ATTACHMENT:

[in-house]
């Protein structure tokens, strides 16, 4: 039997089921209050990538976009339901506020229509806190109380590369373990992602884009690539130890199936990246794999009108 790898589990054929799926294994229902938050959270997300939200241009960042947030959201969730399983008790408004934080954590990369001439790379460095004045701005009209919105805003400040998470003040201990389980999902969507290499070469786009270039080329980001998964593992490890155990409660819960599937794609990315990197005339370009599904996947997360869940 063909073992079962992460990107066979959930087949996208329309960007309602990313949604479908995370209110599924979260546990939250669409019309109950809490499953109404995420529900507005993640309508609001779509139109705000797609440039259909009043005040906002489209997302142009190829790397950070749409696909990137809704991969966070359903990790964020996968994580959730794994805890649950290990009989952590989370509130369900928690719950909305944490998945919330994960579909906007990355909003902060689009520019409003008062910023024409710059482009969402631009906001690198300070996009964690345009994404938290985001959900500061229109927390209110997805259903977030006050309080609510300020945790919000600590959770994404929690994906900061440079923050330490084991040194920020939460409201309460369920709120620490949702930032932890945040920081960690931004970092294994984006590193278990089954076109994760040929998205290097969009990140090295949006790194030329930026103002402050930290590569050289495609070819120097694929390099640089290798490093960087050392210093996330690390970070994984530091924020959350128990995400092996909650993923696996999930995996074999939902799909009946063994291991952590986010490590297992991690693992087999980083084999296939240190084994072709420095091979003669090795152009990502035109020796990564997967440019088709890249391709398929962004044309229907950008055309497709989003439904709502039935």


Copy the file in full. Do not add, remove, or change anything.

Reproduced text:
[in-house]
């Protein structure tokens, strides 16, 4: 039997089921209050990538976009339901506020229509806190109380590369373990992602884009690539130890199936990246794999009108 790898589990054929799926294994229902938050959270997300939200241009960042947030959201969730399983008790408004934080954590990369001439790379460095004045701005009209919105805003400040998470003040201990389980999902969507290499070469786009270039080329980001998964593992490890155990409660819960599937794609990315990197005339370009599904996947997360869940 063909073992079962992460990107066979959930087949996208329309960007309602990313949604479908995370209110599924979260546990939250669409019309109950809490499953109404995420529900507005993640309508609001779509139109705000797609440039259909009043005040906002489209997302142009190829790397950070749409696909990137809704991969966070359903990790964020996968994580959730794994805890649950290990009989952590989370509130369900928690719950909305944490998945919330994960579909906007990355909003902060689009520019409003008062910023024409710059482009969402631009906001690198300070996009964690345009994404938290985001959900500061229109927390209110997805259903977030006050309080609510300020945790919000600590959770994404929690994906900061440079923050330490084991040194920020939460409201309460369920709120620490949702930032932890945040920081960690931004970092294994984006590193278990089954076109994760040929998205290097969009990140090295949006790194030329930026103002402050930290590569050289495609070819120097694929390099640089290798490093960087050392210093996330690390970070994984530091924020959350128990995400092996909650993923696996999930995996074999939902799909009946063994291991952590986010490590297992991690693992087999980083084999296939240190084994072709420095091979003669090795152009990502035109020796990564997967440019088709890249391709398929962004044309229907950008055309497709989003439904709502039935």